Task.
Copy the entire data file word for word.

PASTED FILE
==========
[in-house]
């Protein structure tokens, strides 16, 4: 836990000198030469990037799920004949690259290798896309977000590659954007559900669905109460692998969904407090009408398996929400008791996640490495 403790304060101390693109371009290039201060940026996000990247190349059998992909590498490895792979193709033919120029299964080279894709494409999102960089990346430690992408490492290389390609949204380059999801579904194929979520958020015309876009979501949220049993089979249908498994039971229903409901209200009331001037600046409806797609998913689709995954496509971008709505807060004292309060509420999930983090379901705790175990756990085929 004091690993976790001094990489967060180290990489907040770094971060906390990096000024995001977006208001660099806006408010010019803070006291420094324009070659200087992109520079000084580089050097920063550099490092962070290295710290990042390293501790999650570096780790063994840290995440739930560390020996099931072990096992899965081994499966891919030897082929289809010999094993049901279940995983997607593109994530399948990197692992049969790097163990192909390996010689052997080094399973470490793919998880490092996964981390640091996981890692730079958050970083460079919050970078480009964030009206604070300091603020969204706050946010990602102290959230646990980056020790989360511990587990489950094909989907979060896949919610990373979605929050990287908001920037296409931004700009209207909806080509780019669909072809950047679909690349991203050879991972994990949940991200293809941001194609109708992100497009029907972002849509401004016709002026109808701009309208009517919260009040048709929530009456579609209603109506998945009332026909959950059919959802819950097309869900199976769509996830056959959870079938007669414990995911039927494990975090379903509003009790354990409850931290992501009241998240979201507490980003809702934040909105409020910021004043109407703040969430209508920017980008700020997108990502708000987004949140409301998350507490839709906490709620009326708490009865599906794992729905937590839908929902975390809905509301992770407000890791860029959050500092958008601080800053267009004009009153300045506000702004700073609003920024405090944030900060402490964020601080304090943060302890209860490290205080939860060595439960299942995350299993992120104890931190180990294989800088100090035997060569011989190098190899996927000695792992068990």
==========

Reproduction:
[in-house]
């Protein structure tokens, strides 16, 4: 836990000198030469990037799920004949690259290798896309977000590659954007559900669905109460692998969904407090009408398996929400008791996640490495 403790304060101390693109371009290039201060940026996000990247190349059998992909590498490895792979193709033919120029299964080279894709494409999102960089990346430690992408490492290389390609949204380059999801579904194929979520958020015309876009979501949220049993089979249908498994039971229903409901209200009331001037600046409806797609998913689709995954496509971008709505807060004292309060509420999930983090379901705790175990756990085929 004091690993976790001094990489967060180290990489907040770094971060906390990096000024995001977006208001660099806006408010010019803070006291420094324009070659200087992109520079000084580089050097920063550099490092962070290295710290990042390293501790999650570096780790063994840290995440739930560390020996099931072990096992899965081994499966891919030897082929289809010999094993049901279940995983997607593109994530399948990197692992049969790097163990192909390996010689052997080094399973470490793919998880490092996964981390640091996981890692730079958050970083460079919050970078480009964030009206604070300091603020969204706050946010990602102290959230646990980056020790989360511990587990489950094909989907979060896949919610990373979605929050990287908001920037296409931004700009209207909806080509780019669909072809950047679909690349991203050879991972994990949940991200293809941001194609109708992100497009029907972002849509401004016709002026109808701009309208009517919260009040048709929530009456579609209603109506998945009332026909959950059919959802819950097309869900199976769509996830056959959870079938007669414990995911039927494990975090379903509003009790354990409850931290992501009241998240979201507490980003809702934040909105409020910021004043109407703040969430209508920017980008700020997108990502708000987004949140409301998350507490839709906490709620009326708490009865599906794992729905937590839908929902975390809905509301992770407000890791860029959050500092958008601080800053267009004009009153300045506000702004700073609003920024405090944030900060402490964020601080304090943060302890209860490290205080939860060595439960299942995350299993992120104890931190180990294989800088100090035997060569011989190098190899996927000695792992068990």